A DPF check has been part of the MOT test since February 2014. If a filter has been removed, the car should fail its MOT. However, herein lies the issue. The current MOT visual test to ‘detect’ DPF removal and the current smoke test (not originally designed for today’s diesel engines with DPFs) have been recently highlighted as not fit for purpose.
As mentioned, no one yet knows, at this point in time, how many cars have actually had the DPF removed, since it is believed that the current tests are currently set at too high a level to detect this.
Although still under discussion, the government is considering a revised smoke test to detect particulates to half the current emissions levels, from May 2018. However, we can demonstrate that this proposed revised test is still completely inadequate in order to detect the harmful and invisible particulate matter, which will continue to add – unnecessarily - to the premature mortality toll.
In fact, we believe that the most effective limit required for any new MOT test could be up to 50 times lower than revisions being proposed from May 2018. The updated test is therefore still likely to fail to spot that the DPF has been either removed or tampered with and will most likely continue to allow Euro 5 and Euro 6 cars to potentially emit millions of tiny, invisible particulates, which should of course be at a negligible level if the DPF is in place and working correctly.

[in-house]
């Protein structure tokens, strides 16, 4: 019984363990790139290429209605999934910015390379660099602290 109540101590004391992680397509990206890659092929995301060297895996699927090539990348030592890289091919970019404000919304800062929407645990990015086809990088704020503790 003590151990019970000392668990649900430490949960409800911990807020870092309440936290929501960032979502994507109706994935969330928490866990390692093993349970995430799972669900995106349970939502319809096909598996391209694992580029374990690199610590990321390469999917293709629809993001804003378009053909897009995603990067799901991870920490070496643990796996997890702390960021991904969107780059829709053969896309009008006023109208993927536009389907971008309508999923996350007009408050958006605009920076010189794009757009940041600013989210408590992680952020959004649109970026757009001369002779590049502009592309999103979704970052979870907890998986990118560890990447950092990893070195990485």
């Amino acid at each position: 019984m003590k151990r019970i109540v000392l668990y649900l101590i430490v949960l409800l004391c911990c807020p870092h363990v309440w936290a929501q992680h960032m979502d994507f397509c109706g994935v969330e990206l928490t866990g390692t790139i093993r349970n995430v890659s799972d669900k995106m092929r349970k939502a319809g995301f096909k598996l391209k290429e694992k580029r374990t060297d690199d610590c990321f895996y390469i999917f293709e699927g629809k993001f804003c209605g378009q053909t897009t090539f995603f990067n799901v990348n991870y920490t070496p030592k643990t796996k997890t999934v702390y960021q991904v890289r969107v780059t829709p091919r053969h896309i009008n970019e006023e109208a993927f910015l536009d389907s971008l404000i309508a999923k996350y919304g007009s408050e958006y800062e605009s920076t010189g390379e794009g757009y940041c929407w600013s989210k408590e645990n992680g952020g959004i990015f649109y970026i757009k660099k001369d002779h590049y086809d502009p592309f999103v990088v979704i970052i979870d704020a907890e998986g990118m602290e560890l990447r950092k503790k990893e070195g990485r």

Unless this situation is addressed, through more sensitive testing measures and equipment, we feel that it is a public health scandal that will have serious and long lasting repercussions.
Our goal is to help ensure that any revisions to mandated MOT testing from May 2018 (at the latest) are sufficiently accurate to detect both DPF removal and tampering and to indicate levels of invisible particulate matter, which remains a serious threat to our life expectancy and safety, and to that of our children2.